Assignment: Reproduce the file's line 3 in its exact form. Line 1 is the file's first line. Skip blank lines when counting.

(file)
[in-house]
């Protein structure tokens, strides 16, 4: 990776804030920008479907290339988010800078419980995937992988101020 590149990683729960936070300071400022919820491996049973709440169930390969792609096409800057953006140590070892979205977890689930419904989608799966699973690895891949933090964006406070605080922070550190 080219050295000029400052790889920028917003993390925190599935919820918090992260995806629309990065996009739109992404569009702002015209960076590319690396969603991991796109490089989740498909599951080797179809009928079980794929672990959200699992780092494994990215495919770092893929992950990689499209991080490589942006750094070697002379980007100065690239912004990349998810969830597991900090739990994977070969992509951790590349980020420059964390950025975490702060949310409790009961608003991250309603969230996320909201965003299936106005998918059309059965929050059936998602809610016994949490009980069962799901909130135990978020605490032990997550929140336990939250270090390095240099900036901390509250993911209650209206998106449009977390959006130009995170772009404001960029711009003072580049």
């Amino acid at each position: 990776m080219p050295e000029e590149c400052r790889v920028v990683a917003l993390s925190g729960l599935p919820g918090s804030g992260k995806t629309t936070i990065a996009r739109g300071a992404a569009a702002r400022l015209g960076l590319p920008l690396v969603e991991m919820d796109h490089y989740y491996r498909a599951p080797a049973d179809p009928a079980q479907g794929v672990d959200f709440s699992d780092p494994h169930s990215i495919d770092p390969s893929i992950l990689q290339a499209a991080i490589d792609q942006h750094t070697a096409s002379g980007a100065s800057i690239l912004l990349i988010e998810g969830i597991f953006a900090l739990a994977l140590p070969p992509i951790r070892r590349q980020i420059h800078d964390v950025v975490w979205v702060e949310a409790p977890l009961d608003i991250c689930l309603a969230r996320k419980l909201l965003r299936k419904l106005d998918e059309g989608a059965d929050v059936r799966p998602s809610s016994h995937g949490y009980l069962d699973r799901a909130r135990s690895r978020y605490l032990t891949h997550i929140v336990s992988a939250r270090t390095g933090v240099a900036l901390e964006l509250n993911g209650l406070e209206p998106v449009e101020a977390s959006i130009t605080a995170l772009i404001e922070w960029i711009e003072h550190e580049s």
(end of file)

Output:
């Amino acid at each position: 990776m080219p050295e000029e590149c400052r790889v920028v990683a917003l993390s925190g729960l599935p919820g918090s804030g992260k995806t629309t936070i990065a996009r739109g300071a992404a569009a702002r400022l015209g960076l590319p920008l690396v969603e991991m919820d796109h490089y989740y491996r498909a599951p080797a049973d179809p009928a079980q479907g794929v672990d959200f709440s699992d780092p494994h169930s990215i495919d770092p390969s893929i992950l990689q290339a499209a991080i490589d792609q942006h750094t070697a096409s002379g980007a100065s800057i690239l912004l990349i988010e998810g969830i597991f953006a900090l739990a994977l140590p070969p992509i951790r070892r590349q980020i420059h800078d964390v950025v975490w979205v702060e949310a409790p977890l009961d608003i991250c689930l309603a969230r996320k419980l909201l965003r299936k419904l106005d998918e059309g989608a059965d929050v059936r799966p998602s809610s016994h995937g949490y009980l069962d699973r799901a909130r135990s690895r978020y605490l032990t891949h997550i929140v336990s992988a939250r270090t390095g933090v240099a900036l901390e964006l509250n993911g209650l406070e209206p998106v449009e101020a977390s959006i130009t605080a995170l772009i404001e922070w960029i711009e003072h550190e580049s």